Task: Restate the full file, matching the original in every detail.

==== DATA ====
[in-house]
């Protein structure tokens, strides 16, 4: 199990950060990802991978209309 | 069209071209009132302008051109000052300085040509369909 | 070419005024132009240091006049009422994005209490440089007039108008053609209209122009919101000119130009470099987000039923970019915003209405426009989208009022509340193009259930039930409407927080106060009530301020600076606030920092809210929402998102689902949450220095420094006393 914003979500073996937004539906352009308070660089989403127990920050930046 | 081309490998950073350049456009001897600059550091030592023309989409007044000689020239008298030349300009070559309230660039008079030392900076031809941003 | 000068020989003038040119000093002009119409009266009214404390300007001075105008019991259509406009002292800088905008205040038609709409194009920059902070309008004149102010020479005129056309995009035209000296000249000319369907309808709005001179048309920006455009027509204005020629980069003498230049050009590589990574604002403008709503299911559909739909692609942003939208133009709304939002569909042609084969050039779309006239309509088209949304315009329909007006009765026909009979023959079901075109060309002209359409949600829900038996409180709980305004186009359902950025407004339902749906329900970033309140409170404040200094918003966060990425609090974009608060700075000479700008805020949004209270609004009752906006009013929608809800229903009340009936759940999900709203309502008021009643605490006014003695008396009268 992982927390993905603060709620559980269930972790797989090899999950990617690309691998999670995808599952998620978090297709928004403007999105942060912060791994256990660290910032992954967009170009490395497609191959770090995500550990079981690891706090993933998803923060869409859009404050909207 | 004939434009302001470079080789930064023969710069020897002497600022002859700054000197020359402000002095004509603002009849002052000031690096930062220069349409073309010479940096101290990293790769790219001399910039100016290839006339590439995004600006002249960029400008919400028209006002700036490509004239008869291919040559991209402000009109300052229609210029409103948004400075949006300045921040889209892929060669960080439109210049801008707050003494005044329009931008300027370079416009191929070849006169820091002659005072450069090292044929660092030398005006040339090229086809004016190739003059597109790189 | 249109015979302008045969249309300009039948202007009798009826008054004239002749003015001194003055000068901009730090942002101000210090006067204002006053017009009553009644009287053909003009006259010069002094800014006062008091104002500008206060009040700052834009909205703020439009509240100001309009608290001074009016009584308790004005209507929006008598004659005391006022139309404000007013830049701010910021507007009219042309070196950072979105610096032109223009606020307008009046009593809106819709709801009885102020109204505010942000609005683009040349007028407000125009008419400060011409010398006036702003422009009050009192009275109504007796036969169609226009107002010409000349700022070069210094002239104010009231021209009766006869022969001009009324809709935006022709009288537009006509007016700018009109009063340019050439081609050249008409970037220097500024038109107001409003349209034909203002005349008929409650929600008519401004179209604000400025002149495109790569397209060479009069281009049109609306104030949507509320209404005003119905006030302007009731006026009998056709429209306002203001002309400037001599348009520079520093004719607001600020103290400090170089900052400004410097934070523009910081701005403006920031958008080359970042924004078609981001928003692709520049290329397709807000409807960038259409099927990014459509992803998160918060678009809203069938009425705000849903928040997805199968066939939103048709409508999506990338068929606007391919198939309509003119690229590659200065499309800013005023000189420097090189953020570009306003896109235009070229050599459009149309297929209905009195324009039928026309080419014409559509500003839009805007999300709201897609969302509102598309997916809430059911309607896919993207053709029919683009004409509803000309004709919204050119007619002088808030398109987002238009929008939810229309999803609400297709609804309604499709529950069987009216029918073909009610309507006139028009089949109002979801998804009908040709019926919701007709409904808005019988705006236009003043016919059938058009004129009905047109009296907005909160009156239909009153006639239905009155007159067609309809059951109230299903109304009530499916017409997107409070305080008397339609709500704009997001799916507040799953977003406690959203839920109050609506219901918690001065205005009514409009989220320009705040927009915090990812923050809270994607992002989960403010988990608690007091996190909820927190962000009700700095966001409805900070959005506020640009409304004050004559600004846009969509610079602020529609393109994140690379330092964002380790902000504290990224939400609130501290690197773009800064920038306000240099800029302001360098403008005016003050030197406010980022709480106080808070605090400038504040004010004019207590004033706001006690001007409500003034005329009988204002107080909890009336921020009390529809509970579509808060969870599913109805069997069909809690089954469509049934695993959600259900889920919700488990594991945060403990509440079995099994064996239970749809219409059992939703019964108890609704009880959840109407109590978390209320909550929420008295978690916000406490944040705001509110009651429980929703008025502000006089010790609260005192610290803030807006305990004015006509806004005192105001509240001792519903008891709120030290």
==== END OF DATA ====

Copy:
[in-house]
């Protein structure tokens, strides 16, 4: 199990950060990802991978209309 | 069209071209009132302008051109000052300085040509369909 | 070419005024132009240091006049009422994005209490440089007039108008053609209209122009919101000119130009470099987000039923970019915003209405426009989208009022509340193009259930039930409407927080106060009530301020600076606030920092809210929402998102689902949450220095420094006393 914003979500073996937004539906352009308070660089989403127990920050930046 | 081309490998950073350049456009001897600059550091030592023309989409007044000689020239008298030349300009070559309230660039008079030392900076031809941003 | 000068020989003038040119000093002009119409009266009214404390300007001075105008019991259509406009002292800088905008205040038609709409194009920059902070309008004149102010020479005129056309995009035209000296000249000319369907309808709005001179048309920006455009027509204005020629980069003498230049050009590589990574604002403008709503299911559909739909692609942003939208133009709304939002569909042609084969050039779309006239309509088209949304315009329909007006009765026909009979023959079901075109060309002209359409949600829900038996409180709980305004186009359902950025407004339902749906329900970033309140409170404040200094918003966060990425609090974009608060700075000479700008805020949004209270609004009752906006009013929608809800229903009340009936759940999900709203309502008021009643605490006014003695008396009268 992982927390993905603060709620559980269930972790797989090899999950990617690309691998999670995808599952998620978090297709928004403007999105942060912060791994256990660290910032992954967009170009490395497609191959770090995500550990079981690891706090993933998803923060869409859009404050909207 | 004939434009302001470079080789930064023969710069020897002497600022002859700054000197020359402000002095004509603002009849002052000031690096930062220069349409073309010479940096101290990293790769790219001399910039100016290839006339590439995004600006002249960029400008919400028209006002700036490509004239008869291919040559991209402000009109300052229609210029409103948004400075949006300045921040889209892929060669960080439109210049801008707050003494005044329009931008300027370079416009191929070849006169820091002659005072450069090292044929660092030398005006040339090229086809004016190739003059597109790189 | 249109015979302008045969249309300009039948202007009798009826008054004239002749003015001194003055000068901009730090942002101000210090006067204002006053017009009553009644009287053909003009006259010069002094800014006062008091104002500008206060009040700052834009909205703020439009509240100001309009608290001074009016009584308790004005209507929006008598004659005391006022139309404000007013830049701010910021507007009219042309070196950072979105610096032109223009606020307008009046009593809106819709709801009885102020109204505010942000609005683009040349007028407000125009008419400060011409010398006036702003422009009050009192009275109504007796036969169609226009107002010409000349700022070069210094002239104010009231021209009766006869022969001009009324809709935006022709009288537009006509007016700018009109009063340019050439081609050249008409970037220097500024038109107001409003349209034909203002005349008929409650929600008519401004179209604000400025002149495109790569397209060479009069281009049109609306104030949507509320209404005003119905006030302007009731006026009998056709429209306002203001002309400037001599348009520079520093004719607001600020103290400090170089900052400004410097934070523009910081701005403006920031958008080359970042924004078609981001928003692709520049290329397709807000409807960038259409099927990014459509992803998160918060678009809203069938009425705000849903928040997805199968066939939103048709409508999506990338068929606007391919198939309509003119690229590659200065499309800013005023000189420097090189953020570009306003896109235009070229050599459009149309297929209905009195324009039928026309080419014409559509500003839009805007999300709201897609969302509102598309997916809430059911309607896919993207053709029919683009004409509803000309004709919204050119007619002088808030398109987002238009929008939810229309999803609400297709609804309604499709529950069987009216029918073909009610309507006139028009089949109002979801998804009908040709019926919701007709409904808005019988705006236009003043016919059938058009004129009905047109009296907005909160009156239909009153006639239905009155007159067609309809059951109230299903109304009530499916017409997107409070305080008397339609709500704009997001799916507040799953977003406690959203839920109050609506219901918690001065205005009514409009989220320009705040927009915090990812923050809270994607992002989960403010988990608690007091996190909820927190962000009700700095966001409805900070959005506020640009409304004050004559600004846009969509610079602020529609393109994140690379330092964002380790902000504290990224939400609130501290690197773009800064920038306000240099800029302001360098403008005016003050030197406010980022709480106080808070605090400038504040004010004019207590004033706001006690001007409500003034005329009988204002107080909890009336921020009390529809509970579509808060969870599913109805069997069909809690089954469509049934695993959600259900889920919700488990594991945060403990509440079995099994064996239970749809219409059992939703019964108890609704009880959840109407109590978390209320909550929420008295978690916000406490944040705001509110009651429980929703008025502000006089010790609260005192610290803030807006305990004015006509806004005192105001509240001792519903008891709120030290």